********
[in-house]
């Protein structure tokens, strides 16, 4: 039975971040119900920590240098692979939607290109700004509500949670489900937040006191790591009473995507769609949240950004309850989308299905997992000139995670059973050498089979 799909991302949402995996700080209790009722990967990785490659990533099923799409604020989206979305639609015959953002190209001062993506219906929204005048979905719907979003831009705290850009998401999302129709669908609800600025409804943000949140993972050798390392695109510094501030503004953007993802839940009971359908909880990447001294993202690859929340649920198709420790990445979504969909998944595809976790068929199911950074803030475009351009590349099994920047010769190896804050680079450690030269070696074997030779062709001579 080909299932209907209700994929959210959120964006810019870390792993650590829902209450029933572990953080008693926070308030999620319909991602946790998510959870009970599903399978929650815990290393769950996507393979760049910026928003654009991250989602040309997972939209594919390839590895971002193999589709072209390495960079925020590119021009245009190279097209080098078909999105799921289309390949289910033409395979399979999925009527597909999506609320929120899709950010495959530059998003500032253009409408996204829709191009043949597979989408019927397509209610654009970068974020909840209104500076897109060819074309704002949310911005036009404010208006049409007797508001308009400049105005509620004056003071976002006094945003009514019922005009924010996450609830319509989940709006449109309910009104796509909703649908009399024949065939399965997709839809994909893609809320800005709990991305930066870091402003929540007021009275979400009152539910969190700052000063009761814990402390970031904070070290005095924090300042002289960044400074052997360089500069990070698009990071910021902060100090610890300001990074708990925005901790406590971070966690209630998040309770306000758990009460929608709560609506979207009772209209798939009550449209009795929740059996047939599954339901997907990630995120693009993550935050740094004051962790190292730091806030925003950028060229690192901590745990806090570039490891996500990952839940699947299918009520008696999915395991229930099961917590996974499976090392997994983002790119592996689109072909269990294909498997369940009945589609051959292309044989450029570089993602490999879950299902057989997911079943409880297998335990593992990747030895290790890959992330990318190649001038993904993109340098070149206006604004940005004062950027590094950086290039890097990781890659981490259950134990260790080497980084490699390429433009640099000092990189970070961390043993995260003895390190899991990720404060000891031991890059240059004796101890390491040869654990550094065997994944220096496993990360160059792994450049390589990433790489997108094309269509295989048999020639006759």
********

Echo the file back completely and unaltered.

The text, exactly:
[in-house]
């Protein structure tokens, strides 16, 4: 039975971040119900920590240098692979939607290109700004509500949670489900937040006191790591009473995507769609949240950004309850989308299905997992000139995670059973050498089979 799909991302949402995996700080209790009722990967990785490659990533099923799409604020989206979305639609015959953002190209001062993506219906929204005048979905719907979003831009705290850009998401999302129709669908609800600025409804943000949140993972050798390392695109510094501030503004953007993802839940009971359908909880990447001294993202690859929340649920198709420790990445979504969909998944595809976790068929199911950074803030475009351009590349099994920047010769190896804050680079450690030269070696074997030779062709001579 080909299932209907209700994929959210959120964006810019870390792993650590829902209450029933572990953080008693926070308030999620319909991602946790998510959870009970599903399978929650815990290393769950996507393979760049910026928003654009991250989602040309997972939209594919390839590895971002193999589709072209390495960079925020590119021009245009190279097209080098078909999105799921289309390949289910033409395979399979999925009527597909999506609320929120899709950010495959530059998003500032253009409408996204829709191009043949597979989408019927397509209610654009970068974020909840209104500076897109060819074309704002949310911005036009404010208006049409007797508001308009400049105005509620004056003071976002006094945003009514019922005009924010996450609830319509989940709006449109309910009104796509909703649908009399024949065939399965997709839809994909893609809320800005709990991305930066870091402003929540007021009275979400009152539910969190700052000063009761814990402390970031904070070290005095924090300042002289960044400074052997360089500069990070698009990071910021902060100090610890300001990074708990925005901790406590971070966690209630998040309770306000758990009460929608709560609506979207009772209209798939009550449209009795929740059996047939599954339901997907990630995120693009993550935050740094004051962790190292730091806030925003950028060229690192901590745990806090570039490891996500990952839940699947299918009520008696999915395991229930099961917590996974499976090392997994983002790119592996689109072909269990294909498997369940009945589609051959292309044989450029570089993602490999879950299902057989997911079943409880297998335990593992990747030895290790890959992330990318190649001038993904993109340098070149206006604004940005004062950027590094950086290039890097990781890659981490259950134990260790080497980084490699390429433009640099000092990189970070961390043993995260003895390190899991990720404060000891031991890059240059004796101890390491040869654990550094065997994944220096496993990360160059792994450049390589990433790489997108094309269509295989048999020639006759």